Light pollution ‘helps wildlife’
Light pollution can benefit migratory birds in winter, ecologists have found.
Electrical lighting and gas flares associated with industry on the UK’s coastlines are giving birds the chance to stock up on more food to fuel their spring flight, according to a new study.
A team from the University of Exeter investigated how artificial light affected the feeding habits of the common redshank in the Forth estuary, one of Scotland’s most industrialised coasts.
The estuary’s salt marsh and mudflats – the site of Grangemouth oil refinery and Longannet power station, whose lights and gas flares illuminate the area at night – are home to hundreds of thousands of migrating birds each winter.
Researcher Ross Dwyer measured the amount of artificial light given out at night using satellite images from the US air force, marking the first time US military data has been used in animal behaviour studies.
Dr Dwyer then worked out how the light affected the birds’ foraging behaviour by attaching tiny radio transmitters to the backs of 20 redshanks. The devices monitored the birds’ location and contained posture sensors to detect how often the birds put their heads down to feed.
The birds usually forage by sight during the day and less efficiently at night by locating prey by touch using their bills. The study found that, at night, birds in brightly lit areas foraged for longer and by sight, rather than touch, compared with those under darker night skies.
Dr Dwyer said: “Artificial light from industrial areas strongly influenced the foraging strategy of our tagged birds. It was as if the 24-hour light emitted from lamps and flares on the Grangemouth oil refinery site created, in effect, a perpetual full moon across the local inter-tidal area which the birds seemed to capitalise on by foraging for longer periods at night and switching to a potentially more effective foraging behaviour to locate prey.”
Every year millions of waterbirds arrive from the Arctic to UK coasts, but until now scientists remained largely in the dark about how these birds respond to the bright lights of coastal cities and industry.
The results contrast with other studies, which have found adverse effects of light pollution on wildlife. Previous research found artificial light caused newly hatched turtles to head away from the sea, rather than towards it, and caused seabirds such as petrels to collide with lighthouses and other lit structures. The research is published in the British Ecological Society’s Journal Of Animal Ecology.
Latest posts by Sally - Silversurfer's Editor (see all)
- Have the new coronavirus rules gone far enough? - September 23, 2020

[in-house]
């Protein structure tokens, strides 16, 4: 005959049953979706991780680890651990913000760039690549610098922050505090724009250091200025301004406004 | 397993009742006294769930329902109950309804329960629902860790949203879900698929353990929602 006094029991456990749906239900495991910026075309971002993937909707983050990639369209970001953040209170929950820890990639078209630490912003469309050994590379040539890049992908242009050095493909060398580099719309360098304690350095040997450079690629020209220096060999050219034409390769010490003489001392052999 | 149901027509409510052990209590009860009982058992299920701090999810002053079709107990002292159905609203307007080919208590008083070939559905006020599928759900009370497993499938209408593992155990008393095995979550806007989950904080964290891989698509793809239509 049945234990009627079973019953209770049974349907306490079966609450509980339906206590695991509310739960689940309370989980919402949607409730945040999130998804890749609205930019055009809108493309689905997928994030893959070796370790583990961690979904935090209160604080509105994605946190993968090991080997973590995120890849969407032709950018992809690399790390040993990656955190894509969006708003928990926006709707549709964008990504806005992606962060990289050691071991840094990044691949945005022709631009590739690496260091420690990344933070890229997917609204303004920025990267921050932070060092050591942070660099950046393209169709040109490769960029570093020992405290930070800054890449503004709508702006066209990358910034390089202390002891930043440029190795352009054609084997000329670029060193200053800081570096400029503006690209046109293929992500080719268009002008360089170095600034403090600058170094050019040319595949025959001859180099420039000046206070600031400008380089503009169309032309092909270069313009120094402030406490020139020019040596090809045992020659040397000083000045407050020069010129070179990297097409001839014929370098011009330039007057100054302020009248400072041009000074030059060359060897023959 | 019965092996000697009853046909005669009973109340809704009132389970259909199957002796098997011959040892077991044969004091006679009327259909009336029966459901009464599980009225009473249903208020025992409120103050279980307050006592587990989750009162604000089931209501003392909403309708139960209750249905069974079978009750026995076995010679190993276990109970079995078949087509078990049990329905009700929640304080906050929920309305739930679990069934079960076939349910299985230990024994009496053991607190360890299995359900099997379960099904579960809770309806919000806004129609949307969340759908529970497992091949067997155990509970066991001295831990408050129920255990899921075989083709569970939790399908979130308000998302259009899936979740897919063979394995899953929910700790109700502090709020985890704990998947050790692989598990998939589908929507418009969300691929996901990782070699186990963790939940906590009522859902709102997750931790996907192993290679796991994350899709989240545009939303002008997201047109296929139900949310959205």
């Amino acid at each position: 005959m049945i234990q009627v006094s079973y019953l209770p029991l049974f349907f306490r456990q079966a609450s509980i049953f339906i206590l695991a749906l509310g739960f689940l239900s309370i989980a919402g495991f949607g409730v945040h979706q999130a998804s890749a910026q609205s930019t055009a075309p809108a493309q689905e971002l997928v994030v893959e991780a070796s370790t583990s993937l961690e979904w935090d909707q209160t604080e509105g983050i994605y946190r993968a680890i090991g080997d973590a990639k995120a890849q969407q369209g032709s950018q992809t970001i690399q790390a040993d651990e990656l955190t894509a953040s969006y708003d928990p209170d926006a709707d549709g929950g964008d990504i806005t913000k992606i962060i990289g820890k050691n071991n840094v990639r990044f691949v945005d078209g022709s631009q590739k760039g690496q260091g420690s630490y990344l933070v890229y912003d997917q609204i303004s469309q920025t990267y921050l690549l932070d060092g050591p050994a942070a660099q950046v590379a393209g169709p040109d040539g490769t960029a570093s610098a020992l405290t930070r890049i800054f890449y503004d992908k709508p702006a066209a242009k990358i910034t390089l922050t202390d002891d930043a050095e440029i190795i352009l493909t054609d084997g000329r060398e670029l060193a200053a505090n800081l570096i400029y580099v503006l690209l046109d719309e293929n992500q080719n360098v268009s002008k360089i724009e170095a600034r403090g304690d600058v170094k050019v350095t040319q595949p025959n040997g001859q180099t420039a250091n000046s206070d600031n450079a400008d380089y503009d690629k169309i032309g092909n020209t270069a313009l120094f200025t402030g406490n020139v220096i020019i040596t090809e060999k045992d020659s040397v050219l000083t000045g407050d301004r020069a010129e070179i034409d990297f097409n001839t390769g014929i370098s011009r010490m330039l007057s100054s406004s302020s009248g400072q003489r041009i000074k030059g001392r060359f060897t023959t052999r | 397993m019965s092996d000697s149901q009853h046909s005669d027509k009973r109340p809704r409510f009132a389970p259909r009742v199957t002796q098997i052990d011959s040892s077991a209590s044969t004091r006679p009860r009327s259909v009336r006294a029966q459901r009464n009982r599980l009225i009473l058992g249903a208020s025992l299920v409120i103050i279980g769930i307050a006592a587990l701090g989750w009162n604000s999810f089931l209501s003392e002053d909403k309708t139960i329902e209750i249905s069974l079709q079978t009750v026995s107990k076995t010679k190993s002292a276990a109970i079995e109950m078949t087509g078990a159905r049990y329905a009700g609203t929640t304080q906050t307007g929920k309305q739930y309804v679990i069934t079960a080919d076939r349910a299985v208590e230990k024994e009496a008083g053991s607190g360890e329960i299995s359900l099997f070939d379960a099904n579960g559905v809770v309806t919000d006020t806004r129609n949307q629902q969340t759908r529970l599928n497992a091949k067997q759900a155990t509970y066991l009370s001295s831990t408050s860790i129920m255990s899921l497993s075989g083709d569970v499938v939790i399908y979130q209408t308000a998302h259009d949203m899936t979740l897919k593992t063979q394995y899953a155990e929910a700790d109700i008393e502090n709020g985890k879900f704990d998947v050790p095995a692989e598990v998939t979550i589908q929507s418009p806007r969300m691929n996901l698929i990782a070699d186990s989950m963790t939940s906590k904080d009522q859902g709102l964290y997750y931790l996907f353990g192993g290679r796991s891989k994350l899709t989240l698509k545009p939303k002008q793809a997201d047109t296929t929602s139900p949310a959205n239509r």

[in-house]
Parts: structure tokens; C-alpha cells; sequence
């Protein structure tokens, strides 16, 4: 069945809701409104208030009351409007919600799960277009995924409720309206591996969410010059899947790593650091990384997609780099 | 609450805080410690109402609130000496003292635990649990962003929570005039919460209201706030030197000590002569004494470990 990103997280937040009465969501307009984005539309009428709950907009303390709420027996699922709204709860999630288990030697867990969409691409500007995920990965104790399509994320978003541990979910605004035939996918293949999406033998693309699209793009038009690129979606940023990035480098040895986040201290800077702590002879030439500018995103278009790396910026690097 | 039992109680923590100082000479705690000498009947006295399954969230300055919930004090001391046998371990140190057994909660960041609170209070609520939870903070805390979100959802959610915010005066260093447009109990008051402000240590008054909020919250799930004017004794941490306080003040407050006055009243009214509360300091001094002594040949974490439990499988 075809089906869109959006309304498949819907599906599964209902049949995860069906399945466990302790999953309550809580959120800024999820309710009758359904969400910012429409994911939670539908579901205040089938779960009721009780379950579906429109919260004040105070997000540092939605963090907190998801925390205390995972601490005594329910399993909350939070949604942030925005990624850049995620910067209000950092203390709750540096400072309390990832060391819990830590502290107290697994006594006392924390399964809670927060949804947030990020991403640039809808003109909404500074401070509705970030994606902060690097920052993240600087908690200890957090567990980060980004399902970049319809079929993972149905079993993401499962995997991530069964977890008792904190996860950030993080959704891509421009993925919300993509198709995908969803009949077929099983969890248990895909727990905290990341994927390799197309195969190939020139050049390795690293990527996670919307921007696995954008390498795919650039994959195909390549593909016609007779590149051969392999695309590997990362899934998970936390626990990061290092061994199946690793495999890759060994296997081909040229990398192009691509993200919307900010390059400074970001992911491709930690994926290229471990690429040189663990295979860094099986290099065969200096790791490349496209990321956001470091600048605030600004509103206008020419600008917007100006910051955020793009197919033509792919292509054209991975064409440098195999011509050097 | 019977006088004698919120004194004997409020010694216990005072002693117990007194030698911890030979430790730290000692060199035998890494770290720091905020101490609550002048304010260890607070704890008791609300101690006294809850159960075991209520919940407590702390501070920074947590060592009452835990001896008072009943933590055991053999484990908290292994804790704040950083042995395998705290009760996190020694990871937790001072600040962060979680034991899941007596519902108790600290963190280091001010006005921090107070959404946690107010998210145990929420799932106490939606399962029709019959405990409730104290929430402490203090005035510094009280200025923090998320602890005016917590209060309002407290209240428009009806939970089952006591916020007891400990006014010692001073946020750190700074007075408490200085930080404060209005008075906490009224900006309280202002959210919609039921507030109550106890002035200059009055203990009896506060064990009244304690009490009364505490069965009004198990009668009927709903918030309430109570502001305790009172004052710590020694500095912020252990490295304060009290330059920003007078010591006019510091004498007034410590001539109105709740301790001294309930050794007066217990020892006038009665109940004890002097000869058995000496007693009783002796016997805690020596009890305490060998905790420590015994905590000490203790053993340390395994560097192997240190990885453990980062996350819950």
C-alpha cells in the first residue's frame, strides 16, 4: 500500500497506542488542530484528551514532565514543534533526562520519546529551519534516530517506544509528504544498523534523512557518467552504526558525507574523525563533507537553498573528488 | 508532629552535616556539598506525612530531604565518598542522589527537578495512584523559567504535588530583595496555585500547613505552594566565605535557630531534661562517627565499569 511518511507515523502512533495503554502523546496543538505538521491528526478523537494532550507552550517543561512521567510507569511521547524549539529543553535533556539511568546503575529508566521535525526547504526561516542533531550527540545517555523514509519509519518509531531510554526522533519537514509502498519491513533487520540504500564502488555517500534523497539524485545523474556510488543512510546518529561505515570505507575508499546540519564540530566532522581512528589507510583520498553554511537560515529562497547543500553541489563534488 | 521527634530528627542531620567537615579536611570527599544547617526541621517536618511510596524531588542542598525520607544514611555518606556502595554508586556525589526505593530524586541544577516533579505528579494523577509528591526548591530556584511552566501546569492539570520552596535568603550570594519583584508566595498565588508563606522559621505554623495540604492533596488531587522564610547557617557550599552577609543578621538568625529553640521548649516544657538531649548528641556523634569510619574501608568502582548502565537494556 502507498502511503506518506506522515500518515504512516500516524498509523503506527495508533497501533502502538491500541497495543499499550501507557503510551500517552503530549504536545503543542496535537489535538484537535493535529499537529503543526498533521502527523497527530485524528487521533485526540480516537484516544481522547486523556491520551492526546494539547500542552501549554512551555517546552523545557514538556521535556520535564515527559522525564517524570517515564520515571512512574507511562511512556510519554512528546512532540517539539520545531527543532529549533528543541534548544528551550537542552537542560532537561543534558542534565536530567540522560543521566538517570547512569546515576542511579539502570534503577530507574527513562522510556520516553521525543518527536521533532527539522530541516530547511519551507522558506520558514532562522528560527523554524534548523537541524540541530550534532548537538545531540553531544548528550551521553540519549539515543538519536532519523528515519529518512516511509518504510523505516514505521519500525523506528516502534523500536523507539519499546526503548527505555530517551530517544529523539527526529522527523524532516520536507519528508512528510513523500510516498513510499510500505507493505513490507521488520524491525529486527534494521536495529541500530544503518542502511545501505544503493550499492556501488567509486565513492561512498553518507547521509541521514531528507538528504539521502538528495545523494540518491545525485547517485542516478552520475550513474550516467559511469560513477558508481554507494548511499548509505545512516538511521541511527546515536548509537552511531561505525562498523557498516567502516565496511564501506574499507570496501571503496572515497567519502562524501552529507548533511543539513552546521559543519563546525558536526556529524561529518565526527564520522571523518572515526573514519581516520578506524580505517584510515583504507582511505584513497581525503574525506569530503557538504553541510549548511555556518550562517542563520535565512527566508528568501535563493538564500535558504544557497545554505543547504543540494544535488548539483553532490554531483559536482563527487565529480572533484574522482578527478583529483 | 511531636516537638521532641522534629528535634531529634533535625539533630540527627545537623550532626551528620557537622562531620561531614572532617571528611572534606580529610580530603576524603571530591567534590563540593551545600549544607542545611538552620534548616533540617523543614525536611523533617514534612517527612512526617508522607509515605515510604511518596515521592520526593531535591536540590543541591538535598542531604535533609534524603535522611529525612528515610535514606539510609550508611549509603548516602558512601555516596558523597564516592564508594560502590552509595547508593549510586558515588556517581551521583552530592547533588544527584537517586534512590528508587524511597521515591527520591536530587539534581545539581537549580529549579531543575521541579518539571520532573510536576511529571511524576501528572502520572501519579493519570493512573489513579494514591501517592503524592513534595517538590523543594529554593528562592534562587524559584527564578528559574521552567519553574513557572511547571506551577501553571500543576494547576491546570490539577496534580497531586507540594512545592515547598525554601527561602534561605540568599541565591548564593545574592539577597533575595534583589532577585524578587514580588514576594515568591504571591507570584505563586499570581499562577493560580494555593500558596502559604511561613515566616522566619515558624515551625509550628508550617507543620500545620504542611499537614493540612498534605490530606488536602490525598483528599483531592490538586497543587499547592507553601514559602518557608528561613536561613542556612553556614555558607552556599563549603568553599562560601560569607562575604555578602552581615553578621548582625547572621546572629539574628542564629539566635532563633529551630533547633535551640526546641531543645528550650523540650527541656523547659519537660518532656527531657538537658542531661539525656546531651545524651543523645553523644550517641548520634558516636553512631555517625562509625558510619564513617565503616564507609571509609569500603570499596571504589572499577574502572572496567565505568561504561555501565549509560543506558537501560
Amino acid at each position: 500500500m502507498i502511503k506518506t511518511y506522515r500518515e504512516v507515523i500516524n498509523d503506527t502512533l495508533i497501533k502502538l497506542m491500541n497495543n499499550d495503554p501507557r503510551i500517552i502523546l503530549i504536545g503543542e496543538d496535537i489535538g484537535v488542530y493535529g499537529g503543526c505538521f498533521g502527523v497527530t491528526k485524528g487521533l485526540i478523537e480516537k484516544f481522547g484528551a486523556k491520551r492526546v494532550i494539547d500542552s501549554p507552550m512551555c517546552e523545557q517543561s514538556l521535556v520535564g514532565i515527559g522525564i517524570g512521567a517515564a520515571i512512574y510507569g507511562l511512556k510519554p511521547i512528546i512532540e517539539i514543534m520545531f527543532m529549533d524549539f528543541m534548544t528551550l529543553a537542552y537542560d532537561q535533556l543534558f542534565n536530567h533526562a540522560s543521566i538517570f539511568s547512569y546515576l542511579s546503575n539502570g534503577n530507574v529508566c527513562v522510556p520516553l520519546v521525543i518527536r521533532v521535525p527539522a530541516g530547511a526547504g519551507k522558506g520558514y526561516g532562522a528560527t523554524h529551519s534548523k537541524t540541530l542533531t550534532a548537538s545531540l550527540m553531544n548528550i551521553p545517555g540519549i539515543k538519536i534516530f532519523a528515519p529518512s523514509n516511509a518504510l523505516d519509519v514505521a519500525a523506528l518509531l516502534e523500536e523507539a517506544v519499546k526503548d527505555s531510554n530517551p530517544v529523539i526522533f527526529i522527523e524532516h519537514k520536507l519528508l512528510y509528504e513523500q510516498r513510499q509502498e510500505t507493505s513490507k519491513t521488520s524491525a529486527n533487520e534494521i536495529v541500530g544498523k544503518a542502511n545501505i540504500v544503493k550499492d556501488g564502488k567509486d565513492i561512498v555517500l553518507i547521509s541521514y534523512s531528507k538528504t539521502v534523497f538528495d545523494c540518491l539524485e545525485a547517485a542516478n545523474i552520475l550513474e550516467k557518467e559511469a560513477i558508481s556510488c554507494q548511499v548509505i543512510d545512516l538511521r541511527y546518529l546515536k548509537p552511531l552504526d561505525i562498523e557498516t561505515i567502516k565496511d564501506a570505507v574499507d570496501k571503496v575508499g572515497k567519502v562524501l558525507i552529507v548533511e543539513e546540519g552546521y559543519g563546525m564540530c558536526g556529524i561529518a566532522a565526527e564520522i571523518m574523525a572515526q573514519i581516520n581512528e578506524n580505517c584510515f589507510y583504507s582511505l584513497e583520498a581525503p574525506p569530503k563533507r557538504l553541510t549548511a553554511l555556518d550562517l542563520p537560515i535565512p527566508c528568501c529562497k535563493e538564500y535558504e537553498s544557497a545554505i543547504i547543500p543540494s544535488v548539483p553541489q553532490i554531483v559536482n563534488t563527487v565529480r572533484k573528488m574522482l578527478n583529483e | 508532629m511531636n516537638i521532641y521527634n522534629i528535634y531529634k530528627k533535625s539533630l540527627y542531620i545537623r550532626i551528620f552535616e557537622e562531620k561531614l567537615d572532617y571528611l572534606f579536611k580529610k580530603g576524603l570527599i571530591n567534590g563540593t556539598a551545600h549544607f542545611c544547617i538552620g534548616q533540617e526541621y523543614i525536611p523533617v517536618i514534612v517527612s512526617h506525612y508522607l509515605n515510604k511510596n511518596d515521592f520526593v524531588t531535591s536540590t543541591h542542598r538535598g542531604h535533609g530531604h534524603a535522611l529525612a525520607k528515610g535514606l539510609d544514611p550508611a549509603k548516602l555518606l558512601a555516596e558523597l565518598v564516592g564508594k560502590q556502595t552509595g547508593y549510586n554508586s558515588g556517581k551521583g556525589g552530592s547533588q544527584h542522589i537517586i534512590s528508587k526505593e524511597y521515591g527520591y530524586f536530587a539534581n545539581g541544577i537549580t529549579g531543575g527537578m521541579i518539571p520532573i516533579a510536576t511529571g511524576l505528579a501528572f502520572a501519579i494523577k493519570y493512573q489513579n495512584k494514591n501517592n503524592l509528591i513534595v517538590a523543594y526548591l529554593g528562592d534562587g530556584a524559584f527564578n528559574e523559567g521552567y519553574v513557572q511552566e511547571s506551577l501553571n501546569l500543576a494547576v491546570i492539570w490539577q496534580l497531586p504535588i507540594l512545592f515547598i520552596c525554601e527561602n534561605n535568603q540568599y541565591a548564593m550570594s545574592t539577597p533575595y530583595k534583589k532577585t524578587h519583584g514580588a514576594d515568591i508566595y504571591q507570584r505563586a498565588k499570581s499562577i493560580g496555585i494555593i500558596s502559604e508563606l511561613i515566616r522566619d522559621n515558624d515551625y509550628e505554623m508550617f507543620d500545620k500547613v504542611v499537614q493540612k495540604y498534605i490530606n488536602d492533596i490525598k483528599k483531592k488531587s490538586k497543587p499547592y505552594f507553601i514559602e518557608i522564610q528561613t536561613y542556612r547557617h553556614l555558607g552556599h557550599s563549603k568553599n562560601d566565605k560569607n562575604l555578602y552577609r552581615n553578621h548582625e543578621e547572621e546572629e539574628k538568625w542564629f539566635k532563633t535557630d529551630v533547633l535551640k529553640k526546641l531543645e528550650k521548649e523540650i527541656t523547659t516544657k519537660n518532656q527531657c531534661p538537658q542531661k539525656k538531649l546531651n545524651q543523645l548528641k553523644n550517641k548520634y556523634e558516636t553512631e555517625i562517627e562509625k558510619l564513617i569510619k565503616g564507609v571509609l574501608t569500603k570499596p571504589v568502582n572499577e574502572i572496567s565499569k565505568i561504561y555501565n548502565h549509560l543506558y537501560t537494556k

- How to Help People With Dementia - September 20, 2020
- Preparing your home for Winter - September 17, 2020
- Blackberry Lemon Layer Cake - September 17, 2020
- Funeral plans guarantee so much more than Over 50s policies - September 17, 2020
Leave a Comment!
Community Terms & Conditions
These content standards apply to any and all material which you contribute to our site (contributions), and to any interactive services associated with it.
You must comply with the spirit of the following standards as well as the letter. The standards apply to each part of any contribution as well as to its whole.
be accurate (where they state facts); be genuinely held (where they state opinions); and comply with applicable law in the UK and in any country from which they are posted.
Contributions must not:
contain any material which is defamatory of any person; or contain any material which is obscene, offensive, hateful or inflammatory; or promote sexually explicit material; or promote violence; promote discrimination based on race, sex, religion, nationality, disability, sexual orientation or age; or infringe any copyright, database right or trade mark of any other person; or be likely to deceive any person; or be made in breach of any legal duty owed to a third party, such as a contractual duty or a duty of confidence; or promote any illegal activity; or be threatening, abuse or invade another’s privacy, or cause annoyance, inconvenience or needless anxiety; or be likely to harass, upset, embarrass, alarm or annoy any other person; or be used to impersonate any person, or to misrepresent your identity or affiliation with any person; or give the impression that they emanate from us, if this is not the case; or advocate, promote or assist any unlawful act such as (by way of example only) copyright infringement or computer misuse.
Nurturing a safe environment
Our Silversurfers community is designed to foster friendships, based on trust, honesty, integrity and loyalty and is underpinned by these values.
We don't tolerate swearing, and reserve the right to remove any posts which we feel may offend others... let's keep it friendly!